Wednesday, October 21, 2020

Did You Cheat On the Bar Exam? You Might Win a Prize If So!

Above the Law recently posted an interesting article that stated "you may win a cheap prize if you are a narc."  It seems that the California State Bar wants to know if anyone has cheated on the exam.  I can't imagine doing so.  When I took the New York Bar exam a few years ago, I could not so much as turn my head to the left or to the right without feeling that, if I even looked as if I was cheating, I could kiss my legal career goodbye.  Of course, I do not practice law, and it does not matter now.  However, cheating on the bar exam is absurd.  

Lately I have been reading the book "As a Man Thinketh" and highly recommend this book to anyone who wants to develop their character in ways that are rarely seen in today's world.  Those who cheat may get a short term gain in life, or pass the bar when they otherwise may have failed.  However, in the long run, cheating is addictive and only brings about failure.  Honestly, how good can you feel about yourself if you pass the bar but had to cheat to do so?  Sorry, I don't mean to turn this into a lecture.  I just wanted to share an article.  

"We are seeking to improve the online exam administration process, and gathering feedback from examinees is the best source for that. [The bar] hopes to receive valid responses about cheating. Survey data will be treated confidentially; we never claimed that it was anonymous. We plan to analyze and use the data in aggregate form; never reporting back in a manner that would identify a specific individual.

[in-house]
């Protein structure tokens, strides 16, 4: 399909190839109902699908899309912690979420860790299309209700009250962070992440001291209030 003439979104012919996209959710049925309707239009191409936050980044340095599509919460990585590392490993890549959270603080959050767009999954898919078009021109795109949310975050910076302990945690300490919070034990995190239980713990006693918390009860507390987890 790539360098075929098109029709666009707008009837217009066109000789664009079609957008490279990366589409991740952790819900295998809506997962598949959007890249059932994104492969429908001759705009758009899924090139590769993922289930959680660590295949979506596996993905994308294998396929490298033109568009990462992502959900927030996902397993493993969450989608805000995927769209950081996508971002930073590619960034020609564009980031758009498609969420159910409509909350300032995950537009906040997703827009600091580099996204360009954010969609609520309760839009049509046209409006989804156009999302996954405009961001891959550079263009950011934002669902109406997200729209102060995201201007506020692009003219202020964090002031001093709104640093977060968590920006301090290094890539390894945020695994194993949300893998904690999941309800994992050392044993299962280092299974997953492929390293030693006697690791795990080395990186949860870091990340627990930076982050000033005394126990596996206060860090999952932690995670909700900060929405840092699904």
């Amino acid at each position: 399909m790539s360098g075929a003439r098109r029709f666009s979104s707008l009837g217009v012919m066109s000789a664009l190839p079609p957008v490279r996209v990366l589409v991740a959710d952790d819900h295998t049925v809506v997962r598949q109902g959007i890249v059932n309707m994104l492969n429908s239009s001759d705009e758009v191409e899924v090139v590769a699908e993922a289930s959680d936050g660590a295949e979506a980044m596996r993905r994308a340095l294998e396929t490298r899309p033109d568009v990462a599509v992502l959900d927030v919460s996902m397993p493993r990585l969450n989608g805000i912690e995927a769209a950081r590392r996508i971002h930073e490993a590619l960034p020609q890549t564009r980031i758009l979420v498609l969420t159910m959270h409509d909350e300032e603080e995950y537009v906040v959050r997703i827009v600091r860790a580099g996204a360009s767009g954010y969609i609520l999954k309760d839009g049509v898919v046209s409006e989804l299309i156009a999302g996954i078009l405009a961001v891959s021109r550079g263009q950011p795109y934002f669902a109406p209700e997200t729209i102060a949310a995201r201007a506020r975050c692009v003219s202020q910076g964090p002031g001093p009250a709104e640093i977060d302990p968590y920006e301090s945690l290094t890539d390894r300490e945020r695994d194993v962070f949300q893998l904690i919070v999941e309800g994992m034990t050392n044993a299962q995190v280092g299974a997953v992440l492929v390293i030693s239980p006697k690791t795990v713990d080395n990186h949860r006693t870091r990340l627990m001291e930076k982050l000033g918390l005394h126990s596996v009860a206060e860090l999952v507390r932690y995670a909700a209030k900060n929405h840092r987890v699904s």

— Teresa Ruano, spokeswoman for the California State Bar, commenting on a survey that was sent to those who took the online administration of the bar exam two weeks ago. The survey asks applicants about their “remote bar exam experience” from software difficulties to the availability of tech support. The survey also asks them if they cheated on the test or know of anyone who said they did. Respondents can select “yes,” “no” or “prefer not to answer.” A message from bar interim director Donna Hershkowitz accompanies the survey, and she notes, “Your responses will be kept in the strictest confidence. Comments you make may be included in summaries about this examination administration, but we will not attribute your comments to you, and individually identifiable survey responses will not be shared with state bar examiners.” Those who took the bar exam after offered the chance to win $50 gift cards if they send in their responses.


Tuesday, October 20, 2020

How to Become a Law Clerk - Tips to Prepare for the Best Law Clerkship Possible!


Many of my readers have aspirations of becoming a law clerk.  This is for good reason: being a law clerk is an amazing way to learn the ins and outs of law without having some annoying law firm lackey breathing down your neck all the time and expecting you to be perfect at what you do just because you wrapped up your legal education.  Contrary to popular belief, law school doesn't teach you all you need to know about life in the legal world.  In fact, all law school really teaches you is...well... not that much.  

If you want to really learn about law, then consider becoming a law clerk.  Now is the time to prepare--in fact, it's never too early to prepare, because like all things law-related, the competition is fierce.  


GET TO KNOW THE COURT